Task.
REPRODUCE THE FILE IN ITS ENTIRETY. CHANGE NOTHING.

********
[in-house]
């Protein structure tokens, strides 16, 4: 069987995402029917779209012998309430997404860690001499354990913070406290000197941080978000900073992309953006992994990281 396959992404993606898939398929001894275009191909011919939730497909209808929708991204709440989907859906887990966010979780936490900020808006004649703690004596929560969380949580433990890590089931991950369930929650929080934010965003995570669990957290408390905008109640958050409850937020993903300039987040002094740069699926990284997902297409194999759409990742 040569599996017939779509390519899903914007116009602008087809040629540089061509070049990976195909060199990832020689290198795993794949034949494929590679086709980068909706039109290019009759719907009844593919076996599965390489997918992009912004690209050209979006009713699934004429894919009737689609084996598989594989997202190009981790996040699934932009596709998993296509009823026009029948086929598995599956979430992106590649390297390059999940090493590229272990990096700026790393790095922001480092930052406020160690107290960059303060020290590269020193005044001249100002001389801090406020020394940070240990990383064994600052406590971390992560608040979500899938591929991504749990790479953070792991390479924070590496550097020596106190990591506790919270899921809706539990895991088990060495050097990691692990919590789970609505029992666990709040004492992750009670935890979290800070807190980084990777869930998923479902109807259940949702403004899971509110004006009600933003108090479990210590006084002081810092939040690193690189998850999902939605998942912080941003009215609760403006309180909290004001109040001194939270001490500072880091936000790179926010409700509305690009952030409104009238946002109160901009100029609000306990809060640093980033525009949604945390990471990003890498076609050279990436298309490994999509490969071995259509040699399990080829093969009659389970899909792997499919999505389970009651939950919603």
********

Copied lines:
[in-house]
């Protein structure tokens, strides 16, 4: 069987995402029917779209012998309430997404860690001499354990913070406290000197941080978000900073992309953006992994990281 396959992404993606898939398929001894275009191909011919939730497909209808929708991204709440989907859906887990966010979780936490900020808006004649703690004596929560969380949580433990890590089931991950369930929650929080934010965003995570669990957290408390905008109640958050409850937020993903300039987040002094740069699926990284997902297409194999759409990742 040569599996017939779509390519899903914007116009602008087809040629540089061509070049990976195909060199990832020689290198795993794949034949494929590679086709980068909706039109290019009759719907009844593919076996599965390489997918992009912004690209050209979006009713699934004429894919009737689609084996598989594989997202190009981790996040699934932009596709998993296509009823026009029948086929598995599956979430992106590649390297390059999940090493590229272990990096700026790393790095922001480092930052406020160690107290960059303060020290590269020193005044001249100002001389801090406020020394940070240990990383064994600052406590971390992560608040979500899938591929991504749990790479953070792991390479924070590496550097020596106190990591506790919270899921809706539990895991088990060495050097990691692990919590789970609505029992666990709040004492992750009670935890979290800070807190980084990777869930998923479902109807259940949702403004899971509110004006009600933003108090479990210590006084002081810092939040690193690189998850999902939605998942912080941003009215609760403006309180909290004001109040001194939270001490500072880091936000790179926010409700509305690009952030409104009238946002109160901009100029609000306990809060640093980033525009949604945390990471990003890498076609050279990436298309490994999509490969071995259509040699399990080829093969009659389970899909792997499919999505389970009651939950919603």